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Metal-organic structures for electrolysers improve the efficiency of their chemical reactions

Using electric currents, electrolysers ‘split’ water into hydrogen and oxygen and can reduce carbon dioxide, making them a key technology for the EU’s Green Deal. MOFcat developed an electrolyser based on metal-organic frameworks, improving the efficiency of the process.

Fundamental Research

Metal-organic frameworks (MOFs) are porous crystalline materials of organic molecules (‘linkers’), that interconnect with metal ion clusters to form three dimensional structures. These small structures, up to around 100 micrometres, are ordered and highly modular, and form materials of vastly different properties. They have been used to improve the efficiency of hydrogen storage in gas cylinders and are being explored for their potential as a mechanism to load and release therapeutic drugs for medical treatments. Recently, MOFs have been developed to act as electrocatalysts with catalytic units (an internationally recognised unit of measurement for quantifying the catalytic activity of enzymes) included in the metal nodes, in the linker molecules or even trapped in the MOF pores. The European Research Council-supported MOFcat (Fundamental and Applied Science on Molecular Redox-Catalysts of Energy Relevance in Metal-Organic Frameworks) project explored MOF-based electrolysers which oxidise water, generating the electrons and protons necessary to produce hydrogen and reduce carbon dioxide (CO2). In the MOFs developed, the metal nodes provide scaffolding, ensuring the MOF’s structural integrity and longevity, while the linkers provide the sites for the catalysts that drive the desired chemical reactions. “To enable the most efficient electrocatalysis, we developed new methods to analyse charge transport in these crystalline materials,” says Sascha Ott, the project’s leader, from Uppsala University. “We found that limitations were often not caused by the turnover frequency of the catalytic units, but by limitations to the speed of electrical charge transportation through the MOFs.”

The advantages of MOFs

As MOFs are highly ordered materials, they hold a significant advantage over solution-based approaches where the catalyst isn’t controllable. Precisely placing the catalyst within the MOF offers possibilities for controlled and site-specific interactions that improve its performance. MOFcat developed a photoelectrochemistry platform which harnesses light energy to speed up chemical transformations. This new methodology can be applied to both fuel production and for organic photoredox catalysis. To demonstrate the latter, MOFs were used to coat semiconductors which, when illuminated, provided electrical energy to carry out chemical transformations. The team then made several MOF-based electrode materials. One, dubbed ‘UU-100’, was synthesised using the relatively abundant metal cobalt. UU-100 generated hydrogen for 18 hours without decreasing its catalytic activity. “Incorporating molecular cobalt catalysts into the MOF increased hydrogen turnover by a factor of over 1 000, compared to catalysts in homogenous solutions,” explains Ott. Most of the materials’ characterisation was done using electrochemistry techniques, sometimes coupled to ultraviolet-visible spectroscopy. For example, a MOF was grown onto a transparent electrode where the linkers change colour when electrochemically reduced, making it possible to observe charge transport through the film over time.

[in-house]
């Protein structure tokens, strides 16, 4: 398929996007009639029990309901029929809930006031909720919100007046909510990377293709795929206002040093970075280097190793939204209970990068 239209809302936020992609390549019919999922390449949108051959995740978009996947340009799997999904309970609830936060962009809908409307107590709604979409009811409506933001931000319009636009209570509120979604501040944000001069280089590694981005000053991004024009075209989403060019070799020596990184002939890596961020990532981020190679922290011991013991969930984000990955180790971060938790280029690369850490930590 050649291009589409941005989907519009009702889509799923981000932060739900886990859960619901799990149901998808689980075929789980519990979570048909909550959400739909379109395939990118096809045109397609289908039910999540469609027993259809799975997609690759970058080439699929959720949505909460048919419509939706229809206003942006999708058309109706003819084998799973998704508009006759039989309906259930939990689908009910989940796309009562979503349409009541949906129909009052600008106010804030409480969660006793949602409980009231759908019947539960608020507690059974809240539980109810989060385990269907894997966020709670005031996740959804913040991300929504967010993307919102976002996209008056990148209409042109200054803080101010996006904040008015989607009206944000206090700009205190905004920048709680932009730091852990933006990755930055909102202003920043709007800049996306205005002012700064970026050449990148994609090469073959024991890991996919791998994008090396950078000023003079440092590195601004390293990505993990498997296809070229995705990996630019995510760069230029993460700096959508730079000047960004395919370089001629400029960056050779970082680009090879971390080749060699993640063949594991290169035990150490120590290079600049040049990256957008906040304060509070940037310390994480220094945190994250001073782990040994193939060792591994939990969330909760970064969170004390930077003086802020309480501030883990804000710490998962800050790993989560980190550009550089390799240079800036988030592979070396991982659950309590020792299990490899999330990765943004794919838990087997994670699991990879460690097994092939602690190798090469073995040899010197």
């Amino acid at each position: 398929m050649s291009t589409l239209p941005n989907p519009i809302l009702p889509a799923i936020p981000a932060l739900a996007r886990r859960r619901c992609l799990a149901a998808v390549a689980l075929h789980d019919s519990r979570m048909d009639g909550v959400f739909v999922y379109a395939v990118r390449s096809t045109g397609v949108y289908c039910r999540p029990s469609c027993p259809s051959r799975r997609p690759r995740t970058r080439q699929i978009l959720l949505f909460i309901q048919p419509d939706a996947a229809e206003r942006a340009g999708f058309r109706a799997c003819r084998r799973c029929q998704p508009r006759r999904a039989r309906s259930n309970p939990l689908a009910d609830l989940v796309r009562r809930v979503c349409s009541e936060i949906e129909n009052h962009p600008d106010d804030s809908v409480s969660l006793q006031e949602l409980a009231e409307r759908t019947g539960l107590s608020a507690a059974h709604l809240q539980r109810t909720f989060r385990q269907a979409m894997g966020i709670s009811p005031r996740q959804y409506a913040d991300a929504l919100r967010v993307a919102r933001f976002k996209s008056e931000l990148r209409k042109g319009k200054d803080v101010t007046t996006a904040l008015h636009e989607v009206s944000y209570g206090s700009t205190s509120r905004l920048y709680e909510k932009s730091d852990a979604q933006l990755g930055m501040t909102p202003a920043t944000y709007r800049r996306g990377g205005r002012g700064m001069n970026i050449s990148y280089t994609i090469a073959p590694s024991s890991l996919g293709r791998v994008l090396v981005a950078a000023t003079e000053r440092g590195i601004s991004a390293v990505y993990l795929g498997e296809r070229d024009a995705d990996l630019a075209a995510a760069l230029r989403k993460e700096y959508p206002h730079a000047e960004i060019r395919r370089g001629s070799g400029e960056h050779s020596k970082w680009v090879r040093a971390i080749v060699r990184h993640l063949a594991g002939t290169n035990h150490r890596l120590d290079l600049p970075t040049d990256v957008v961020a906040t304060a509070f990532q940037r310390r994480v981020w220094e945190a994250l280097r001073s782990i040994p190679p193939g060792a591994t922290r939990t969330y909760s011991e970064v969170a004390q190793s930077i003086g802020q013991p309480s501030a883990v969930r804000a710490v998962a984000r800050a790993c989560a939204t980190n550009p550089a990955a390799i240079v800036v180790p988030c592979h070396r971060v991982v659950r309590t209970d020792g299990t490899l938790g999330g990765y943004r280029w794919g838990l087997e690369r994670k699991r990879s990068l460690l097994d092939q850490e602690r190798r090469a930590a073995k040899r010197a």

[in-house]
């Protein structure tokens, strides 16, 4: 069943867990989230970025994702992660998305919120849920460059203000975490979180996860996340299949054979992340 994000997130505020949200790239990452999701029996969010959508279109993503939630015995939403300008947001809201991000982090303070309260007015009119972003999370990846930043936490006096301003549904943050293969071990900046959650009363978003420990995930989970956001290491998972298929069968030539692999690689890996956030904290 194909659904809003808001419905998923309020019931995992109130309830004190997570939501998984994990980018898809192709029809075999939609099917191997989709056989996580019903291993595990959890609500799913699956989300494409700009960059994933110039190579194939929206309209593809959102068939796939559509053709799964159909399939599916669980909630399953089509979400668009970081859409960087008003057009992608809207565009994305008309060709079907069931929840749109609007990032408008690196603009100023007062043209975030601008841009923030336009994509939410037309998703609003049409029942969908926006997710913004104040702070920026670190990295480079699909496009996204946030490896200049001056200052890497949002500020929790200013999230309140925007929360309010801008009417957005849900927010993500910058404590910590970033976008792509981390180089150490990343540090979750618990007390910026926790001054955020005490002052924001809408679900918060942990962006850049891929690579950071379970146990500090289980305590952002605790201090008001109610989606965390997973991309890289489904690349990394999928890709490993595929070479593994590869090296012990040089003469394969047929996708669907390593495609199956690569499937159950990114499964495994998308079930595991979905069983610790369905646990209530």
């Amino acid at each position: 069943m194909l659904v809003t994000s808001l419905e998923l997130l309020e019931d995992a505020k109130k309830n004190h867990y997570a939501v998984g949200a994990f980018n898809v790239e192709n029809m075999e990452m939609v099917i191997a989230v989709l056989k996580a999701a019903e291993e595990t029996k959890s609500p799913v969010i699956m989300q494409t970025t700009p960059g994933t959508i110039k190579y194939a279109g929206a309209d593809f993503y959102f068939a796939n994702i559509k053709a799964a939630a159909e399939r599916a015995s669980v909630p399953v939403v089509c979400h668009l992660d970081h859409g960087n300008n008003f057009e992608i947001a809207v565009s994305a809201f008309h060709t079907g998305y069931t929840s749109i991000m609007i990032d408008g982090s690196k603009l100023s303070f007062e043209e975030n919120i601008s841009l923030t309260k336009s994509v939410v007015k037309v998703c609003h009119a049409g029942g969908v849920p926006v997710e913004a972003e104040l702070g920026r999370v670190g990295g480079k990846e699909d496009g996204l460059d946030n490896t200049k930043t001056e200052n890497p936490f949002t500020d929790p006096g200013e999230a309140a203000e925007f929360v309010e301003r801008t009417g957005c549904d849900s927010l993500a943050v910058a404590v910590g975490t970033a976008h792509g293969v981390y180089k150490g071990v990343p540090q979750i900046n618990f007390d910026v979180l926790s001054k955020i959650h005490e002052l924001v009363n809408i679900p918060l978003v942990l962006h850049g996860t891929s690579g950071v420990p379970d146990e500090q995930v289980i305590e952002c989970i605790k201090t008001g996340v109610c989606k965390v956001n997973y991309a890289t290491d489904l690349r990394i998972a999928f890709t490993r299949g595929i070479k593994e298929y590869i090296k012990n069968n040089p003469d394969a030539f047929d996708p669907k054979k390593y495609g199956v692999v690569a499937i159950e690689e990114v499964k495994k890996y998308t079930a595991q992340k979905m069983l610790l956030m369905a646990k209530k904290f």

‘Door opening’ technology

MOFcat’s platform offers a technology that is both more efficient and cleaner than many alternatives. For example, in photoredox catalysis, the so-called sacrificial chemical reagents that generate the electrons and oxidising equivalents necessary for catalysis remain in the mixture as waste chemicals. This can be avoided using the MOFcat platform. The precise molecular chemistry of MOFcat, can also fine-tune catalyst reactivity. This reduces CO2 while giving higher yields with fewer by-products that would otherwise be difficult and expensive to remove. Another example could be the electrochemical reduction of CO2, for carbon capture or the generation of products such as methanol or ethylene, which is currently not very selective. This is especially true when materials such as metal oxides are used as catalysts. “Our electrochemical MOF-based electrocatalysis technology could, in principle, be placed at CO2 emitting sources such as fossil fuel power plants or oil refineries, to reduce their CO2 emissions,” adds Ott. The team is now seeking further support to test more MOFs in different electrolyser designs and to develop a prototype for their catalytic MOF materials.


MOFcat, Metal-organic framework, MOF, electrocatalysis, catalytic, hydrogen, carbon dioxide, CO2, photoredox, electrode, light

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